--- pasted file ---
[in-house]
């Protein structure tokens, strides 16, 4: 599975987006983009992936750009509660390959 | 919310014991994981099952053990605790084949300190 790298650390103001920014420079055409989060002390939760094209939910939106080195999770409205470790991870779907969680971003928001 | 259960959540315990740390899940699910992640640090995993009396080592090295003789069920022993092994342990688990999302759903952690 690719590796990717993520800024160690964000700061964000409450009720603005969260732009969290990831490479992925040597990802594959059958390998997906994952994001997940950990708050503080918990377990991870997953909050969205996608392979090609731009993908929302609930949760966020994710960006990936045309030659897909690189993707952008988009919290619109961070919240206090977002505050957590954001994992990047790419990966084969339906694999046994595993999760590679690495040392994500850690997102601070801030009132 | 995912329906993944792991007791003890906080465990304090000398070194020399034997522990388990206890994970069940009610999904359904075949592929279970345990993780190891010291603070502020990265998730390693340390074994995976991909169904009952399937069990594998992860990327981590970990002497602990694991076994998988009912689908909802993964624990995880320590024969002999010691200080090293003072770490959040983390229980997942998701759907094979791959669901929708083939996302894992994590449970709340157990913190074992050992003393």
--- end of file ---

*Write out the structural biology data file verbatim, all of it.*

[in-house]
């Protein structure tokens, strides 16, 4: 599975987006983009992936750009509660390959 | 919310014991994981099952053990605790084949300190 790298650390103001920014420079055409989060002390939760094209939910939106080195999770409205470790991870779907969680971003928001 | 259960959540315990740390899940699910992640640090995993009396080592090295003789069920022993092994342990688990999302759903952690 690719590796990717993520800024160690964000700061964000409450009720603005969260732009969290990831490479992925040597990802594959059958390998997906994952994001997940950990708050503080918990377990991870997953909050969205996608392979090609731009993908929302609930949760966020994710960006990936045309030659897909690189993707952008988009919290619109961070919240206090977002505050957590954001994992990047790419990966084969339906694999046994595993999760590679690495040392994500850690997102601070801030009132 | 995912329906993944792991007791003890906080465990304090000398070194020399034997522990388990206890994970069940009610999904359904075949592929279970345990993780190891010291603070502020990265998730390693340390074994995976991909169904009952399937069990594998992860990327981590970990002497602990694991076994998988009912689908909802993964624990995880320590024969002999010691200080090293003072770490959040983390229980997942998701759907094979791959669901929708083939996302894992994590449970709340157990913190074992050992003393």